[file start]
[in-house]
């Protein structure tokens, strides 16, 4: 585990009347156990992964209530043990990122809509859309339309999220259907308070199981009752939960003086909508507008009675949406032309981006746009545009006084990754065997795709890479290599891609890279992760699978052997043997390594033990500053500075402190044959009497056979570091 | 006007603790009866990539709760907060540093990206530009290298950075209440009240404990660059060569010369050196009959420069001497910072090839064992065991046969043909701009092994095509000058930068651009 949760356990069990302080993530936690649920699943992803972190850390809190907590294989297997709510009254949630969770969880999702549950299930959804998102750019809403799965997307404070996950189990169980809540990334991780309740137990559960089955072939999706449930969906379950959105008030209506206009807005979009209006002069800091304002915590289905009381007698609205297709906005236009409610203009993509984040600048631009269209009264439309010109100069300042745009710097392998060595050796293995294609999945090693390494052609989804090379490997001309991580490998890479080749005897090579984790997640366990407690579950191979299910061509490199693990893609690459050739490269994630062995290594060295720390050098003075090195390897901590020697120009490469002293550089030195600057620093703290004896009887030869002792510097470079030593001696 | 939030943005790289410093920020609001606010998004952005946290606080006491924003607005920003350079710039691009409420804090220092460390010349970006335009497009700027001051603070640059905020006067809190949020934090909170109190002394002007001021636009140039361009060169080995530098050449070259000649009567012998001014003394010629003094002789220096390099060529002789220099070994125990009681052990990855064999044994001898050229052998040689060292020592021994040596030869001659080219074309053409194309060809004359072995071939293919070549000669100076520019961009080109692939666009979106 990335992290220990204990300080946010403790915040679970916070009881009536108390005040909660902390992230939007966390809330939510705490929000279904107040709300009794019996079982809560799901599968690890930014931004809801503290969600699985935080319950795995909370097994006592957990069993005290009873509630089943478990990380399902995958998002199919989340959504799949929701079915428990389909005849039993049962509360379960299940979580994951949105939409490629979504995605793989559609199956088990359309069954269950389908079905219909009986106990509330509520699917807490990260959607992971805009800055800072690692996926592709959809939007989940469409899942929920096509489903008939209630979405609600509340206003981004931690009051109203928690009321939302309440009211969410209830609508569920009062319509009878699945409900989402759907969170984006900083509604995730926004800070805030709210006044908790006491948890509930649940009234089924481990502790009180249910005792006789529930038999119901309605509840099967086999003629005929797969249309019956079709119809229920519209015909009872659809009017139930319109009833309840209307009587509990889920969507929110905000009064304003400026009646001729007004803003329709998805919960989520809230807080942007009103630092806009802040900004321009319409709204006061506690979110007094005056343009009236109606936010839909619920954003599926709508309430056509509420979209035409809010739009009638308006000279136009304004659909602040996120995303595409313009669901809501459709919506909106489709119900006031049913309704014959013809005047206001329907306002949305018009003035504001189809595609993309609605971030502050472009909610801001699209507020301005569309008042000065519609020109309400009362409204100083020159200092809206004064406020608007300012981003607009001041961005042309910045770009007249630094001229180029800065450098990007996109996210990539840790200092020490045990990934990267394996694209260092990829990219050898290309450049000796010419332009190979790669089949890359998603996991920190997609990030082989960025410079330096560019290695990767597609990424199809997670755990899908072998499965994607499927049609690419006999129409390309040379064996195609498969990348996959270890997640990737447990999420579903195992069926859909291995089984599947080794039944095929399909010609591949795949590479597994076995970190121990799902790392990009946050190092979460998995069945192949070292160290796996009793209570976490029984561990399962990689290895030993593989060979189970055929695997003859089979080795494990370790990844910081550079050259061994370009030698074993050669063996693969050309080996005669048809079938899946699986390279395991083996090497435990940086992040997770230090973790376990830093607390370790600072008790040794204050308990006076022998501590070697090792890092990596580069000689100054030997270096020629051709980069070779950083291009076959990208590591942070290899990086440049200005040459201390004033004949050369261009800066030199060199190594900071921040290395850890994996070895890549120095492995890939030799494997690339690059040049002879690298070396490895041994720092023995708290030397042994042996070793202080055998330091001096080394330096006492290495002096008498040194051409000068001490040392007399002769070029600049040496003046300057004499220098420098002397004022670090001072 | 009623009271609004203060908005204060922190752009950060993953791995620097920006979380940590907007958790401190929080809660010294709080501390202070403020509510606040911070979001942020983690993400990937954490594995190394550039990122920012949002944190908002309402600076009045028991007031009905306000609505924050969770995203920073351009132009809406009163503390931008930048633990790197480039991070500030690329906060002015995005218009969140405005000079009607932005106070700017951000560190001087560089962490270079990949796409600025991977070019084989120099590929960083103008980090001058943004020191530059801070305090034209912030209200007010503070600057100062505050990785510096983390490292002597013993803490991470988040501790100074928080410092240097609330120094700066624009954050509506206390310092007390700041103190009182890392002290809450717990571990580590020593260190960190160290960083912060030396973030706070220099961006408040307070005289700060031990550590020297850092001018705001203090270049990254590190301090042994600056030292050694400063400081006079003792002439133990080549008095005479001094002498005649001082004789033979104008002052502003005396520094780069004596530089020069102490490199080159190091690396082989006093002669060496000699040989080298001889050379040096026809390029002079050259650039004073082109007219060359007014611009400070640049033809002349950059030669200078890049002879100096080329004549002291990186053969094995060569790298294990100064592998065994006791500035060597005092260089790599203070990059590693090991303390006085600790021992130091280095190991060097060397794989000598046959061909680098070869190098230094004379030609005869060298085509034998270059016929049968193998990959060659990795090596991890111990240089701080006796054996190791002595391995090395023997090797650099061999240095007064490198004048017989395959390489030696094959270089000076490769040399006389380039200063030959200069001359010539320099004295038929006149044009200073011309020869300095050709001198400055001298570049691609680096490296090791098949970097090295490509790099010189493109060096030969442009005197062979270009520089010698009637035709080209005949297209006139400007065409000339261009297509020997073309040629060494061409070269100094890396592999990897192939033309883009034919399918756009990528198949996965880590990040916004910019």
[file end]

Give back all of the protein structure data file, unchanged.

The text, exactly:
[in-house]
């Protein structure tokens, strides 16, 4: 585990009347156990992964209530043990990122809509859309339309999220259907308070199981009752939960003086909508507008009675949406032309981006746009545009006084990754065997795709890479290599891609890279992760699978052997043997390594033990500053500075402190044959009497056979570091 | 006007603790009866990539709760907060540093990206530009290298950075209440009240404990660059060569010369050196009959420069001497910072090839064992065991046969043909701009092994095509000058930068651009 949760356990069990302080993530936690649920699943992803972190850390809190907590294989297997709510009254949630969770969880999702549950299930959804998102750019809403799965997307404070996950189990169980809540990334991780309740137990559960089955072939999706449930969906379950959105008030209506206009807005979009209006002069800091304002915590289905009381007698609205297709906005236009409610203009993509984040600048631009269209009264439309010109100069300042745009710097392998060595050796293995294609999945090693390494052609989804090379490997001309991580490998890479080749005897090579984790997640366990407690579950191979299910061509490199693990893609690459050739490269994630062995290594060295720390050098003075090195390897901590020697120009490469002293550089030195600057620093703290004896009887030869002792510097470079030593001696 | 939030943005790289410093920020609001606010998004952005946290606080006491924003607005920003350079710039691009409420804090220092460390010349970006335009497009700027001051603070640059905020006067809190949020934090909170109190002394002007001021636009140039361009060169080995530098050449070259000649009567012998001014003394010629003094002789220096390099060529002789220099070994125990009681052990990855064999044994001898050229052998040689060292020592021994040596030869001659080219074309053409194309060809004359072995071939293919070549000669100076520019961009080109692939666009979106 990335992290220990204990300080946010403790915040679970916070009881009536108390005040909660902390992230939007966390809330939510705490929000279904107040709300009794019996079982809560799901599968690890930014931004809801503290969600699985935080319950795995909370097994006592957990069993005290009873509630089943478990990380399902995958998002199919989340959504799949929701079915428990389909005849039993049962509360379960299940979580994951949105939409490629979504995605793989559609199956088990359309069954269950389908079905219909009986106990509330509520699917807490990260959607992971805009800055800072690692996926592709959809939007989940469409899942929920096509489903008939209630979405609600509340206003981004931690009051109203928690009321939302309440009211969410209830609508569920009062319509009878699945409900989402759907969170984006900083509604995730926004800070805030709210006044908790006491948890509930649940009234089924481990502790009180249910005792006789529930038999119901309605509840099967086999003629005929797969249309019956079709119809229920519209015909009872659809009017139930319109009833309840209307009587509990889920969507929110905000009064304003400026009646001729007004803003329709998805919960989520809230807080942007009103630092806009802040900004321009319409709204006061506690979110007094005056343009009236109606936010839909619920954003599926709508309430056509509420979209035409809010739009009638308006000279136009304004659909602040996120995303595409313009669901809501459709919506909106489709119900006031049913309704014959013809005047206001329907306002949305018009003035504001189809595609993309609605971030502050472009909610801001699209507020301005569309008042000065519609020109309400009362409204100083020159200092809206004064406020608007300012981003607009001041961005042309910045770009007249630094001229180029800065450098990007996109996210990539840790200092020490045990990934990267394996694209260092990829990219050898290309450049000796010419332009190979790669089949890359998603996991920190997609990030082989960025410079330096560019290695990767597609990424199809997670755990899908072998499965994607499927049609690419006999129409390309040379064996195609498969990348996959270890997640990737447990999420579903195992069926859909291995089984599947080794039944095929399909010609591949795949590479597994076995970190121990799902790392990009946050190092979460998995069945192949070292160290796996009793209570976490029984561990399962990689290895030993593989060979189970055929695997003859089979080795494990370790990844910081550079050259061994370009030698074993050669063996693969050309080996005669048809079938899946699986390279395991083996090497435990940086992040997770230090973790376990830093607390370790600072008790040794204050308990006076022998501590070697090792890092990596580069000689100054030997270096020629051709980069070779950083291009076959990208590591942070290899990086440049200005040459201390004033004949050369261009800066030199060199190594900071921040290395850890994996070895890549120095492995890939030799494997690339690059040049002879690298070396490895041994720092023995708290030397042994042996070793202080055998330091001096080394330096006492290495002096008498040194051409000068001490040392007399002769070029600049040496003046300057004499220098420098002397004022670090001072 | 009623009271609004203060908005204060922190752009950060993953791995620097920006979380940590907007958790401190929080809660010294709080501390202070403020509510606040911070979001942020983690993400990937954490594995190394550039990122920012949002944190908002309402600076009045028991007031009905306000609505924050969770995203920073351009132009809406009163503390931008930048633990790197480039991070500030690329906060002015995005218009969140405005000079009607932005106070700017951000560190001087560089962490270079990949796409600025991977070019084989120099590929960083103008980090001058943004020191530059801070305090034209912030209200007010503070600057100062505050990785510096983390490292002597013993803490991470988040501790100074928080410092240097609330120094700066624009954050509506206390310092007390700041103190009182890392002290809450717990571990580590020593260190960190160290960083912060030396973030706070220099961006408040307070005289700060031990550590020297850092001018705001203090270049990254590190301090042994600056030292050694400063400081006079003792002439133990080549008095005479001094002498005649001082004789033979104008002052502003005396520094780069004596530089020069102490490199080159190091690396082989006093002669060496000699040989080298001889050379040096026809390029002079050259650039004073082109007219060359007014611009400070640049033809002349950059030669200078890049002879100096080329004549002291990186053969094995060569790298294990100064592998065994006791500035060597005092260089790599203070990059590693090991303390006085600790021992130091280095190991060097060397794989000598046959061909680098070869190098230094004379030609005869060298085509034998270059016929049968193998990959060659990795090596991890111990240089701080006796054996190791002595391995090395023997090797650099061999240095007064490198004048017989395959390489030696094959270089000076490769040399006389380039200063030959200069001359010539320099004295038929006149044009200073011309020869300095050709001198400055001298570049691609680096490296090791098949970097090295490509790099010189493109060096030969442009005197062979270009520089010698009637035709080209005949297209006139400007065409000339261009297509020997073309040629060494061409070269100094890396592999990897192939033309883009034919399918756009990528198949996965880590990040916004910019």